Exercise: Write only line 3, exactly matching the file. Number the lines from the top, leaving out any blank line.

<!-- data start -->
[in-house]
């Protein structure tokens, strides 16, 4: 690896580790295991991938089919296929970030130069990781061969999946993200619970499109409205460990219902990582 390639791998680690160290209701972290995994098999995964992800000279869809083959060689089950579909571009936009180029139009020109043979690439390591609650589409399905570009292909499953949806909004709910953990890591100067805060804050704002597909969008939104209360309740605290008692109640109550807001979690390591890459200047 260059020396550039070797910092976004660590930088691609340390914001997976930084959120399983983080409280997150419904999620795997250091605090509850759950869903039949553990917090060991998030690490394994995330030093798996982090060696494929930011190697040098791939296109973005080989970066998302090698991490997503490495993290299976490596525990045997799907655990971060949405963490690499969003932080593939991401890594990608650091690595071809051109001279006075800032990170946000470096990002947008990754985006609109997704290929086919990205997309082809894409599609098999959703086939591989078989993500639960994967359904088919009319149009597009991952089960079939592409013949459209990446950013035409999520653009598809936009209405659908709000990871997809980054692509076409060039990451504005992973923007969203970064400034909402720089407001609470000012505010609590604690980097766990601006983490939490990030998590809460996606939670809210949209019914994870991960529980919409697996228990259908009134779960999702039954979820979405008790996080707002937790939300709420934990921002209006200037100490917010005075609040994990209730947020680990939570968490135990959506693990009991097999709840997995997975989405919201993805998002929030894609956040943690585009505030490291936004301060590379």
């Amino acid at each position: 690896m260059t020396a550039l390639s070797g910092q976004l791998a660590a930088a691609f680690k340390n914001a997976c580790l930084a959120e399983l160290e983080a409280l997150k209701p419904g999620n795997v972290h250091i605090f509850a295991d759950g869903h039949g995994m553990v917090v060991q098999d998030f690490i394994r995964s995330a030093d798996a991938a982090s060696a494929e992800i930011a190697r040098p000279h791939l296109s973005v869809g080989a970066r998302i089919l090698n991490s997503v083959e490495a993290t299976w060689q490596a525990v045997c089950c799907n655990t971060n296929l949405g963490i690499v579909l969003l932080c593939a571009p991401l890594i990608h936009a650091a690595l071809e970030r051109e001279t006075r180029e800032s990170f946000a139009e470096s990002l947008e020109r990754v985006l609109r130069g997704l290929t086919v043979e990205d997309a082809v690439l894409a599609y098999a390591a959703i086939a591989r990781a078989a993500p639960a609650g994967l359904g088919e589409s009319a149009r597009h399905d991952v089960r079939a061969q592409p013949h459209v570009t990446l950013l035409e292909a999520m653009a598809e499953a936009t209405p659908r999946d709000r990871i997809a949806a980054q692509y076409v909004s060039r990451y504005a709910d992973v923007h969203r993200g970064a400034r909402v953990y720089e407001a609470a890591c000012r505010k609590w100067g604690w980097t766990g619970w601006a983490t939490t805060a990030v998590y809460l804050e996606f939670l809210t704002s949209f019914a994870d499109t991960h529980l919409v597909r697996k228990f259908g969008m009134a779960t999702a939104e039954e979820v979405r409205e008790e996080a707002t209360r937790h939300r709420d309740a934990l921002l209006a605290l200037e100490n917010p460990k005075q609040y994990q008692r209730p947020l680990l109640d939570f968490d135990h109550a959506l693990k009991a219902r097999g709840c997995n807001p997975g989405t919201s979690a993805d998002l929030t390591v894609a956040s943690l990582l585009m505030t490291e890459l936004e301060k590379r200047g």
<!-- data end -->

């Amino acid at each position: 690896m260059t020396a550039l390639s070797g910092q976004l791998a660590a930088a691609f680690k340390n914001a997976c580790l930084a959120e399983l160290e983080a409280l997150k209701p419904g999620n795997v972290h250091i605090f509850a295991d759950g869903h039949g995994m553990v917090v060991q098999d998030f690490i394994r995964s995330a030093d798996a991938a982090s060696a494929e992800i930011a190697r040098p000279h791939l296109s973005v869809g080989a970066r998302i089919l090698n991490s997503v083959e490495a993290t299976w060689q490596a525990v045997c089950c799907n655990t971060n296929l949405g963490i690499v579909l969003l932080c593939a571009p991401l890594i990608h936009a650091a690595l071809e970030r051109e001279t006075r180029e800032s990170f946000a139009e470096s990002l947008e020109r990754v985006l609109r130069g997704l290929t086919v043979e990205d997309a082809v690439l894409a599609y098999a390591a959703i086939a591989r990781a078989a993500p639960a609650g994967l359904g088919e589409s009319a149009r597009h399905d991952v089960r079939a061969q592409p013949h459209v570009t990446l950013l035409e292909a999520m653009a598809e499953a936009t209405p659908r999946d709000r990871i997809a949806a980054q692509y076409v909004s060039r990451y504005a709910d992973v923007h969203r993200g970064a400034r909402v953990y720089e407001a609470a890591c000012r505010k609590w100067g604690w980097t766990g619970w601006a983490t939490t805060a990030v998590y809460l804050e996606f939670l809210t704002s949209f019914a994870d499109t991960h529980l919409v597909r697996k228990f259908g969008m009134a779960t999702a939104e039954e979820v979405r409205e008790e996080a707002t209360r937790h939300r709420d309740a934990l921002l209006a605290l200037e100490n917010p460990k005075q609040y994990q008692r209730p947020l680990l109640d939570f968490d135990h109550a959506l693990k009991a219902r097999g709840c997995n807001p997975g989405t919201s979690a993805d998002l929030t390591v894609a956040s943690l990582l585009m505030t490291e890459l936004e301060k590379r200047g």